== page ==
The Girl Is in Trouble
In Theaters: Apr 3, 2015 Limited
On DVD: May 11, 2015
Runtime: 1 hr. 34 min.
Genre: Mystery & Suspense
Directed By: Julius Onah
Written By: Mayuran Tiruchelvam, Julius Onah
Executive Producer: Spike Lee
Distributor: E1 Entertainment
Film Review by Kam Williams
August (Columbus Short) would have been better off rolling over and going back to sleep the fateful night he got a call at 2:30 in the morning from Signe (Alicja Bachjleda), an attractive woman he met at the nightclub, where he DJs, over a month ago. For, although the damsel in distress was in desperate need of a place to rest her head, she had only reached out to him after being turned down by everybody in her phone book.
Nevertheless, the Nigerian immigrant lets her crash at his crib without asking any questions when she shows up naked under her trench coat. Sparks fly, and a few compromising positions later, August is ready to bid adieu to the Swedish temptress he so easily succumbed to as a booty call.
But then he catches her trying to leave the apartment with all the cash from his wallet. And in the ensuing struggle he discovers that she has recorded what appears to be a murder on her cell phone camera.
The apparent perpetrator is Nicholas (Jesse Spencer), a spoiled-rotten rich kid-turned-drug dealer. He’s the son of a very well-connected Wall Street powerbroker who’s made a fortune off a Bernie Madoff-quality Ponzi scheme.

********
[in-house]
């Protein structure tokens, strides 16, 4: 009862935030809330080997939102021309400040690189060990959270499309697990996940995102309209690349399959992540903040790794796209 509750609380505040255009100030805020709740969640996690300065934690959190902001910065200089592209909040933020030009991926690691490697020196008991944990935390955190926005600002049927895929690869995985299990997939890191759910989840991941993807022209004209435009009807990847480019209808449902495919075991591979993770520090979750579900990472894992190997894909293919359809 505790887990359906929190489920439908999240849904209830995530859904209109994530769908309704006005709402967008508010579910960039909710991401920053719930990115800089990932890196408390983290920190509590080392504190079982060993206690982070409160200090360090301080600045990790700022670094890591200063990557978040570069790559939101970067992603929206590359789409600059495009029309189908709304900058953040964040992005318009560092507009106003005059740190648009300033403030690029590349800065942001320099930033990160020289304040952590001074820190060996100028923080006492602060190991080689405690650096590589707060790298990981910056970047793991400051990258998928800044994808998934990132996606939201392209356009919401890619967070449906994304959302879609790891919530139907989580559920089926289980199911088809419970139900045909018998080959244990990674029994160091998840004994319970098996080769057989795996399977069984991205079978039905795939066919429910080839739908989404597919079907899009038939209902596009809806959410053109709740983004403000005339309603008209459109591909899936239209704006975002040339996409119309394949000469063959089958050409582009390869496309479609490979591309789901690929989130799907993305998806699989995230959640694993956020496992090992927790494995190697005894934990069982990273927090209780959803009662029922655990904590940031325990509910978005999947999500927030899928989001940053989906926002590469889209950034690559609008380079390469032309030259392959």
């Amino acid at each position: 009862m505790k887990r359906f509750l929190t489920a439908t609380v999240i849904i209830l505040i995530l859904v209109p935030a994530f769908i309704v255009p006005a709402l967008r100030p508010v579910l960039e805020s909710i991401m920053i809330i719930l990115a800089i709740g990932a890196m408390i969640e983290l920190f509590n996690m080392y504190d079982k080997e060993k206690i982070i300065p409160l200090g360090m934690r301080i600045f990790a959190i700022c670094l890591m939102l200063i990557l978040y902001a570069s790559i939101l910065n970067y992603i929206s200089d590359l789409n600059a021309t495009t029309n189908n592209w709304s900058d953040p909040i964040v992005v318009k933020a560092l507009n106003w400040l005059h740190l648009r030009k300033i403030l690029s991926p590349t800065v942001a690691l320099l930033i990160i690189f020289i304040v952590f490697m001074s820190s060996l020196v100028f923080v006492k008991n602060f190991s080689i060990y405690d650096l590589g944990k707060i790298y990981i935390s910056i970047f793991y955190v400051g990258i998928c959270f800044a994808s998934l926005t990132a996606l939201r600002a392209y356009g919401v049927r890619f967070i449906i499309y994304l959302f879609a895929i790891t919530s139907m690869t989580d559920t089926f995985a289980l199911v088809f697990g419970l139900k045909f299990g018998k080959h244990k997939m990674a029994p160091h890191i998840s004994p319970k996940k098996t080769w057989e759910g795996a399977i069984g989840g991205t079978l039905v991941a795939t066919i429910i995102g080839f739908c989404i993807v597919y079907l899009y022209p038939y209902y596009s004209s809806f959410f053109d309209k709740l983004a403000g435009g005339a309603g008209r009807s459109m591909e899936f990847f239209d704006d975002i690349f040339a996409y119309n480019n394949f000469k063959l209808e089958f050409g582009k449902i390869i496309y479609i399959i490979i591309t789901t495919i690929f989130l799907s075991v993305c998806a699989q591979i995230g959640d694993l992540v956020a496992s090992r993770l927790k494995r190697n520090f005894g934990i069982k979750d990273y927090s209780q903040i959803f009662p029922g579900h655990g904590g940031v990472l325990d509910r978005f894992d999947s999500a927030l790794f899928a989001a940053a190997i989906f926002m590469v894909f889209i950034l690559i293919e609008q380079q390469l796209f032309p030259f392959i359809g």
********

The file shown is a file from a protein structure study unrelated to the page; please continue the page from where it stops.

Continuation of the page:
When August asks Signe whether the slaying on the video is real, she curtly responds, “None of your business!” That only serves to whet his curiosity, and before you know it, he finds himself being slowly sinking deeper and deeper into a veritable quicksand comprised of intrigue and innuendo.
Executive produced by Spike Lee, The Girl Is in Trouble marks the feature-length directorial debut of Julius Onah. The movie is narrated by its star, Columbus Short, in an attempt to emulate the tone of the hard-nose hero of your typical pulp fiction novel. Regrettably, that’s where any similarities to the film noir genre ends, as this predictable whodunit proves a tad too transparent for this critic to recommend.
This film is in trouble.